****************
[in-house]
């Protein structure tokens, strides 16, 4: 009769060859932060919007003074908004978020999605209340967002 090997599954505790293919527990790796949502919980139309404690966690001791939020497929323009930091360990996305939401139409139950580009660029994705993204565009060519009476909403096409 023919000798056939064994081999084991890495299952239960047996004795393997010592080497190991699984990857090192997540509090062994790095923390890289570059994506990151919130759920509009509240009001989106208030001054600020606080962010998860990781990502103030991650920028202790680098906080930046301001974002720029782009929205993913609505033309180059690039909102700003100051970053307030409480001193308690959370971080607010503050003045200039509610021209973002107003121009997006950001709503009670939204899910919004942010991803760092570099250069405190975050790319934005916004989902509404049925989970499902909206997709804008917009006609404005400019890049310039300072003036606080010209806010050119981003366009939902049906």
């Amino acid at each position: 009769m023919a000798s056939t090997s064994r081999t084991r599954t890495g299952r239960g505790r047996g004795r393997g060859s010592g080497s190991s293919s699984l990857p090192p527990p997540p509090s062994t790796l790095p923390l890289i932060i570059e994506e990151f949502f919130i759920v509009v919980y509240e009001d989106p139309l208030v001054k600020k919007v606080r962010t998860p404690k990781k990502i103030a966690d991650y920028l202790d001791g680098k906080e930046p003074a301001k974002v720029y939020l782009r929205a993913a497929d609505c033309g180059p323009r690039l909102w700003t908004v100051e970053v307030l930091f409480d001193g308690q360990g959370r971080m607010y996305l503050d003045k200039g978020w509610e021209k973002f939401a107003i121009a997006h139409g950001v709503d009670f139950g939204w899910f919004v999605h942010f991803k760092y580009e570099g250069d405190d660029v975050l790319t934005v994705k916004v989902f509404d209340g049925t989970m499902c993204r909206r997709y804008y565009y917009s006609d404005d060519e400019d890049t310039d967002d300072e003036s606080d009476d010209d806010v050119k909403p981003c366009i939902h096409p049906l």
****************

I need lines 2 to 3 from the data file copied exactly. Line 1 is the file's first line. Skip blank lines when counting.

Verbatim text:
């Protein structure tokens, strides 16, 4: 009769060859932060919007003074908004978020999605209340967002 090997599954505790293919527990790796949502919980139309404690966690001791939020497929323009930091360990996305939401139409139950580009660029994705993204565009060519009476909403096409 023919000798056939064994081999084991890495299952239960047996004795393997010592080497190991699984990857090192997540509090062994790095923390890289570059994506990151919130759920509009509240009001989106208030001054600020606080962010998860990781990502103030991650920028202790680098906080930046301001974002720029782009929205993913609505033309180059690039909102700003100051970053307030409480001193308690959370971080607010503050003045200039509610021209973002107003121009997006950001709503009670939204899910919004942010991803760092570099250069405190975050790319934005916004989902509404049925989970499902909206997709804008917009006609404005400019890049310039300072003036606080010209806010050119981003366009939902049906």
């Amino acid at each position: 009769m023919a000798s056939t090997s064994r081999t084991r599954t890495g299952r239960g505790r047996g004795r393997g060859s010592g080497s190991s293919s699984l990857p090192p527990p997540p509090s062994t790796l790095p923390l890289i932060i570059e994506e990151f949502f919130i759920v509009v919980y509240e009001d989106p139309l208030v001054k600020k919007v606080r962010t998860p404690k990781k990502i103030a966690d991650y920028l202790d001791g680098k906080e930046p003074a301001k974002v720029y939020l782009r929205a993913a497929d609505c033309g180059p323009r690039l909102w700003t908004v100051e970053v307030l930091f409480d001193g308690q360990g959370r971080m607010y996305l503050d003045k200039g978020w509610e021209k973002f939401a107003i121009a997006h139409g950001v709503d009670f139950g939204w899910f919004v999605h942010f991803k760092y580009e570099g250069d405190d660029v975050l790319t934005v994705k916004v989902f509404d209340g049925t989970m499902c993204r909206r997709y804008y565009y917009s006609d404005d060519e400019d890049t310039d967002d300072e003036s606080d009476d010209d806010v050119k909403p981003c366009i939902h096409p049906l």